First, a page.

"You have family, Dean?"
"Little brother," he said simply… and a father somewhere… somewhere else a dead mother…
Mike clicked on his flashlight, looked at his little brother and at the downing rain—clearly wanting to get Morgan out of it. "Can we drop you somewhere?" he asked, ushering Morgan ahead as he turned back to the parking lot and his still-running car, but Dean caught the fleeting glance of regret he cast towards Marshall's muddy grave.
Dean turned also, falling into step with them. "No, thanks," he answered.
"Are you sure?" Mike asked, when they were out the gate, apparently noticing Dean's lack of car.
"Yeah. Where I'm staying isn't far," he lied.
Mike shrugged, closing the passenger door after his brother had climbed into the car.
Dean shuffled back, blinked one last time in the direction of Marshall's grave and started walking away. Behind him, Morgan's voice suddenly called out. "Dean, I'm glad he saved your life!"
Dean turned, stepping back to the car, wiping rain from his face. "Thanks, Morgan." He warred with himself for a moment then went for it—reaching out to stop Mike from closing the driver's side door. "Listen," he said awkwardly. "My brother and I… we work… we uh… we help people." Dean dipped his head forward, cleared his throat. "If you ever need anything, give us a call, okay?"
Mike looked at him quizzically, but wrote down Dean's number with a nod, shook his hand again, thanked him for paying his respects to Marshall, and with a last lingering look, drove out of the parking lot.
Dean stood motionless a long moment after. Watching them go. Back to a home with a mother and a father and half a dozen more siblings for all he knew. But back to a place where Marshall would never be again.
It wasn't right but Dean suddenly pictured Sam in the same scenario. At night, in the rain, standing by his graveside. Sam wouldn't have had anyone to come looking for him—no one to wake up worried at finding him gone. And for one fleeting moment, Dean was grateful—horrifically, selfishly grateful that Marshall had taken his place.
The feeling was followed by a bluntly sharp stab of guilt.
Was that really supposed to make it more okay? Was it more okay for Marshall to be dead because he had more family?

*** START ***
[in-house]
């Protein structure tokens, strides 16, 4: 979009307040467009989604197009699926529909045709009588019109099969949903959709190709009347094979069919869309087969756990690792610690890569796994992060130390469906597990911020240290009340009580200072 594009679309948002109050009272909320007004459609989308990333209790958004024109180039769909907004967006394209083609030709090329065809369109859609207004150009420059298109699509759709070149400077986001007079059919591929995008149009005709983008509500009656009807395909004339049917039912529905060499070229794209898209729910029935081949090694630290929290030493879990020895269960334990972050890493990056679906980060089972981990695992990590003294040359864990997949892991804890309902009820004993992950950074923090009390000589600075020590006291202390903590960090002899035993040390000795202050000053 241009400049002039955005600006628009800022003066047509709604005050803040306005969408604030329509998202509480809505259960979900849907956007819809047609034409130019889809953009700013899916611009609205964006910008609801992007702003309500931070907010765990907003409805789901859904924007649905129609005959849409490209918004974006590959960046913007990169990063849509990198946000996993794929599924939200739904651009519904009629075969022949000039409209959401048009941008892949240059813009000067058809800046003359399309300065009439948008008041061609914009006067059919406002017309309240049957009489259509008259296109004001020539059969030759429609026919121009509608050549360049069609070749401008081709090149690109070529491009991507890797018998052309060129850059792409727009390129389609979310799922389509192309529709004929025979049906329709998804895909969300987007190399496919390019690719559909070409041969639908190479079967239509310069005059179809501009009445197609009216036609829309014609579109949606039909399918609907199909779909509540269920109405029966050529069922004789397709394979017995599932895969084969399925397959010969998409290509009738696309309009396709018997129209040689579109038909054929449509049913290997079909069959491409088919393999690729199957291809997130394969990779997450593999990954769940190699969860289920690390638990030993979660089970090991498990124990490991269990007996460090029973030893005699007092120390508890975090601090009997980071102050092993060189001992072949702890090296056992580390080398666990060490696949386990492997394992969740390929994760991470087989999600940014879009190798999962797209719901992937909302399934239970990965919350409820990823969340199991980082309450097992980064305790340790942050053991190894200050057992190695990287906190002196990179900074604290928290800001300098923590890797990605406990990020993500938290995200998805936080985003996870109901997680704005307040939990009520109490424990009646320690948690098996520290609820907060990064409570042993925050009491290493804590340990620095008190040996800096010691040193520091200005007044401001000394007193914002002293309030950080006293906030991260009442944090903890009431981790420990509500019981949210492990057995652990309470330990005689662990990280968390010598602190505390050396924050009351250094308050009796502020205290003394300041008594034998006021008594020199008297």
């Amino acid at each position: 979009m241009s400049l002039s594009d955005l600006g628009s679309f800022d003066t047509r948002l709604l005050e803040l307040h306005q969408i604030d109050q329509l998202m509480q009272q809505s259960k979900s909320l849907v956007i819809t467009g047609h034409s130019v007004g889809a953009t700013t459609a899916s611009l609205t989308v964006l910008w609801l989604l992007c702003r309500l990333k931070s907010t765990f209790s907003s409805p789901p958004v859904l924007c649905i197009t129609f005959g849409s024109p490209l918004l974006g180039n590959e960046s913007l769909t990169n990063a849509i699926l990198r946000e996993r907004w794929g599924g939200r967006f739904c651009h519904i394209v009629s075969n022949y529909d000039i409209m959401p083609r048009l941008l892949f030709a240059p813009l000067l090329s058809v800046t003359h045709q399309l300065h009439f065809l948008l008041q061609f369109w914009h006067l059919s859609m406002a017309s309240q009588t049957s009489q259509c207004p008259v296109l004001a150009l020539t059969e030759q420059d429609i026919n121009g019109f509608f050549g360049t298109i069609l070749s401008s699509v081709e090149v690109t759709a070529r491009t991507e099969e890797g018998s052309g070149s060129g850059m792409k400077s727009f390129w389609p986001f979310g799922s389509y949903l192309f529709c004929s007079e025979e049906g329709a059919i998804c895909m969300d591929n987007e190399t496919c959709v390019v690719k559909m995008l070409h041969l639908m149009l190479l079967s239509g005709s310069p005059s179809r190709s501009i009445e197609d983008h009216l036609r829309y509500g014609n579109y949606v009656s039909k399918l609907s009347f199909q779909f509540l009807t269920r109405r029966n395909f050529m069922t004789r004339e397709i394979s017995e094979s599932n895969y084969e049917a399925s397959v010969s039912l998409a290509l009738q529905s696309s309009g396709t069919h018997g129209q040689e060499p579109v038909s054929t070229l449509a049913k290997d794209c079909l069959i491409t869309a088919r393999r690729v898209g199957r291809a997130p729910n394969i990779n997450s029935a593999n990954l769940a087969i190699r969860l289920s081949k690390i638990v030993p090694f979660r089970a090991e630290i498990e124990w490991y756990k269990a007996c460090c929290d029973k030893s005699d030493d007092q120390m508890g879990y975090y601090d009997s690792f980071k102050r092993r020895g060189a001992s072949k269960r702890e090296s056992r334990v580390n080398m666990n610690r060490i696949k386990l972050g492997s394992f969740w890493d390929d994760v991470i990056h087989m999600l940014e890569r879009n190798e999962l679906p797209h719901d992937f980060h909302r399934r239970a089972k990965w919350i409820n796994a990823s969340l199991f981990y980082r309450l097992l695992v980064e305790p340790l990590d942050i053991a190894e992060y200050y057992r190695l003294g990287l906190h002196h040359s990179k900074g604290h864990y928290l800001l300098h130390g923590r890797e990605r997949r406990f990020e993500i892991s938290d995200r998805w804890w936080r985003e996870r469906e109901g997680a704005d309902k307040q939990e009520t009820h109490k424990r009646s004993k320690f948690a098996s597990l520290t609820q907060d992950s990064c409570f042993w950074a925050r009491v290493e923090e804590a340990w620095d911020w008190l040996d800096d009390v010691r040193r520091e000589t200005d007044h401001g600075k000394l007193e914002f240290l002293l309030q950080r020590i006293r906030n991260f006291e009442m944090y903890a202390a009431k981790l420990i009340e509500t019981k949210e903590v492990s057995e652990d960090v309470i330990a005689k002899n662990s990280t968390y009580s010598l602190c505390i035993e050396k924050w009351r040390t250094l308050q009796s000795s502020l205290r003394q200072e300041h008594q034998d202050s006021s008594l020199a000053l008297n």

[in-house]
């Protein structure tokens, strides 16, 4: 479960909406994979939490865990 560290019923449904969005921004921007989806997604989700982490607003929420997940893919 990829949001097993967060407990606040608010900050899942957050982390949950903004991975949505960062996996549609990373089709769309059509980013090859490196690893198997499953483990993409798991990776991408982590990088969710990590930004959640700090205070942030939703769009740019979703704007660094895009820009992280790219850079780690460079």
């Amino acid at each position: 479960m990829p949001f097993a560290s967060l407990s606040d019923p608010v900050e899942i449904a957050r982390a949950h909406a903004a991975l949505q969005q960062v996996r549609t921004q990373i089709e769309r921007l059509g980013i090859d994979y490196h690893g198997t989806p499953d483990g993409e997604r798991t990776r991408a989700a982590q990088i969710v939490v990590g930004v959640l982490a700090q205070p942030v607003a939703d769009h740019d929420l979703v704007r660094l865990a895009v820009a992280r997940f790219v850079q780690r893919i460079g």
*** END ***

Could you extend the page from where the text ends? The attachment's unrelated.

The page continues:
"I'm sorry, Marshall," he said to the gate. "I never meant for this to happen."
Turning from the graveyard, slowly he started the long walk back to Sam and their rented room, achingly tired but in no hurry to get there.
He hoped by the time he got back, that he'd feel ready to go in… and maybe even to sleep.
It was rare, these days, for Sam to sleep through the night.
Waking up half a dozen times was normal. Par for the course. The difference, however, between those times and this one was that he could usually remember why he'd awakened—a dream, a sound, the need to use the bathroom—but now…
He listened to the silence, slowing his breathing, trying to think it through. Abruptly, he gasped.
He was alone.
Bolting upright, he reached for the lamp. As expected, Dean's bed was empty.
Sam grimaced. A weak ago, that might not have meant much, might not have been a reason to worry or panic. But that was before he'd been told his brother had two weeks, at most maybe a month to live. Before he'd had to sleep in a motel room alone while his brother lay in a hospital bed giving Sam the option of burial or cremation.
Not that he'd slept much, those days. Whenever he'd tried his mind had kept whispering to him—what if your brother dies, and you're here sleeping? The question had kept him stuck in an anxiety-fueled wakefulness, contemplating a future without his brother to rag on him, chide him, protect him, wake up in the night with him to worry about his nightmares. In those long hours Sam had grown afraid in a way he'd never been before.
If there was anything left to fear, he'd thought, anything that could still happen to him—this was it. Losing Dean.
What was worse was Dean hadn't seemed to care—not like he should have. It was like he'd given up before they'd ever made it to the hospital.
When Roy had called Dean out of the audience, Sam had been elated and relieved. When Dean had told the faith healer to pick someone else Sam had wanted to smack him. Dean hadn't wanted to die—Sam knew that, somehow. But Dean had been resigned to it—placid, annoyingly accepting, annoyingly willing to just go.
And now, to wake up and have him gone…
Angrily, Sam checked the bathroom and found nothing. He rifled through Dean's duffle and found his brother's jacket and the keys to the Impala.
He checked the time. 2:30am.
He looked for a note.
He yanked on his jeans and shoes and walked down the hall to the soda machine, just in case.
Back in the room, he found his own jacket and pulled it on.
He picked through Dean's things with greater intent and discovered Dean's sweatshirt was missing, as were his boots. Which all probably meant Dean had left on his own and wasn't mysteriously taken, but how was Sam supposed to know?
Before heading out the door he walked over to Dean's bed, setting a hand where Dean would have slept. The sheets were cold. It probably wouldn't have taken them long to get that way but if Sam had to guess, Dean probably hadn't been in the bed since just after Sam turned out the light.
He sighed, cursing his own exhaustion, angry he hadn't noticed Dean gone sooner, angry that Dean—if nothing was wrong—hadn't even left a stupid note.
It's not like he couldn't picture what Dean was thinking. His brother was alive when other people were dead and dying and he didn't necessarily believe he deserved to be.
Sam got it.
But it didn't stop him from being glad Dean was alive. He'd had the bliss of ignorance when his brother was healed. He wasn't going to dwell too much on the other possibilities. And he wasn't going to let his brother do anything stupid to throw away their good fortune.
Walking out the door with the Impala's keys, Sam cursed. Why couldn't Dean just… Let. It. Be?